PLEASE NOTE:


*

Date sent: Fri, 27 Feb 1998 12:37:10 -0500 (EST)
From: Benny J Peiser B.J.PEISER@livjm.ac.uk
Subject: Re: CC COMMENTS, 27/02/98
To: cambridge-conference@livjm.ac.uk
Priority: NORMAL

CAMBRIDGE-CONFERENCE COMMENTS, 27 February 1998
----------------------------------------------

From: Rob McNaught rmn@aaocbn.aao.gov.au

VISUAL FIREBALL SIGHTINGS: A CONSUMER WARNING!

I applaud the comments of David Morrison and Jeremy Tatum. With about
two decades of interest in following up fireball reports and 25 years of
operating all-sky fireball cameras, I have come across this sort of hype
and exaggeration regularly.

The appearance of a story in the media need not have anything to do with
the magnitude of the event. In the USA with such a high population
density, it would be difficult for a fireball to occur away from some
major centre of population. Here in Australia, it is commonplace for a
bright fireball to be photographed over western NSW and have no mention
in the media. Also, an evening fireball is much more likely to be
reported than a morning fireball. When however, a fireball occurs over
a major town and sonic booms are widely heard, the event invariably
makes the national news within hours. Early maps of tornado
distribution in the USA showed a similar bias due to the uneven
population density.

Other news items that compete for space can oust a fireball from being
covered. During the recent huge Pilliga forest fire near here, a bright
fireball was photographed by the one camera station operating that night
(others were affected by smoke). It was weeks before I knew of it when the
film was processed (the long delay caused by the fire).

Once a journalist takes interest in a fireball, it is easy to hunt down
reports of other events. After all, fireballs that light up the ground
occur monthly from any dark location. Thus one fireball suddenly
becomes several with the attendant speculation about increased rates.

It is probably unfair to critise a journalist for having no scientific
training, but it is certainly fair to critise the organisations they work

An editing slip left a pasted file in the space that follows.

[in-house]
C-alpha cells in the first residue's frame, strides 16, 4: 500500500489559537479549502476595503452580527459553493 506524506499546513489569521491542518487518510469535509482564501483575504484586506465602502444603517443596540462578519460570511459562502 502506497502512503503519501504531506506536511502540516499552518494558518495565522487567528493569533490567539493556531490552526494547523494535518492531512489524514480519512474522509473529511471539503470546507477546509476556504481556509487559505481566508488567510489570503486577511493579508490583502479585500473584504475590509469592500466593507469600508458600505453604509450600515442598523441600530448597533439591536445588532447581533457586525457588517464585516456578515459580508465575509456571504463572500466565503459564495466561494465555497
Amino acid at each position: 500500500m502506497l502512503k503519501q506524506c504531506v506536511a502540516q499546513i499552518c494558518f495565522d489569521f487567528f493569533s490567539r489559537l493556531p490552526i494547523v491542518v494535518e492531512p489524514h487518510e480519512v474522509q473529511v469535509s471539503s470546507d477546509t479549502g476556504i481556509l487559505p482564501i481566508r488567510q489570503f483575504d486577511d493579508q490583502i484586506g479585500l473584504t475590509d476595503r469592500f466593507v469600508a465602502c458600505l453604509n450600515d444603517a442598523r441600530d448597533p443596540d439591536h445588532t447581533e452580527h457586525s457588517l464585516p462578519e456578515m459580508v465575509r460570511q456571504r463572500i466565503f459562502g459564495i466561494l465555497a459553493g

for, the larger ones at least, if they either do not have scientifically
trained journalists on their staff, or they ask a scientifically illiterate
journalist to cover a fireball report. This results in
misinterpretations and accepting highly questionable statements
from highly questionable sources. As an example of the former, I
was once quoted as saying a fireball had exploded causing
devastation similar to a nuclear explosion and I was seeking help
in finding where it had occurred!!! Well, to be fair, I had said
that, but only when asked about Tunguska. More recently, a
potential meteorite fall near here was widely reported in the
press (at sunset, no cameras operating, over 50 in-situ eyewitness
interviews indicate an end height below 20km and low velocity). A
local newspaper ran a front page story about it, having spoken to
two "experts". One, a local amateur astronomer who operates an
all-sky fireball camera, gave a good factual account of the event,
but his comments were lost in the nonsense and half truths of a
local operator of a public observatory. The story ended up
being about the $ value of the "meteorites". Of course, he may
have been misquoted!

Certainly, scientists do not always agree on the details, or even the
fundamentals, but I am unaware of any serious questions regarding the
physics of small fireballs (centimetre to meter size.
Electrophonic sounds may be one issue). It is thus depressing to
have ill informed comments from people with no background in this
field (planetarium directors, operators of public observatories
and astrophysicists included).

Regarding the perception of a fireball by the human eye/mind, Jeremy is
actually incorrect in saying that there is no information on the actual 3D
motion of the fireball. The human mind has evolved to correctly
interpret changing angular velocity as motion of an object
relative to the observer. Usually this occurs in a rich visual
environment with many other cues to size and distance. In the case
of a fireball, these other cues are lacking (changing size, shape,
intervening haze, obscuration of distant or by near objects etc.),
which certainly results in indeterminacy of the distance, but in
my experience, the observer usually correctly interprets the
general direction of motion of a fireball. The linear deceleration
of the fireball in the atmosphere certainly affects this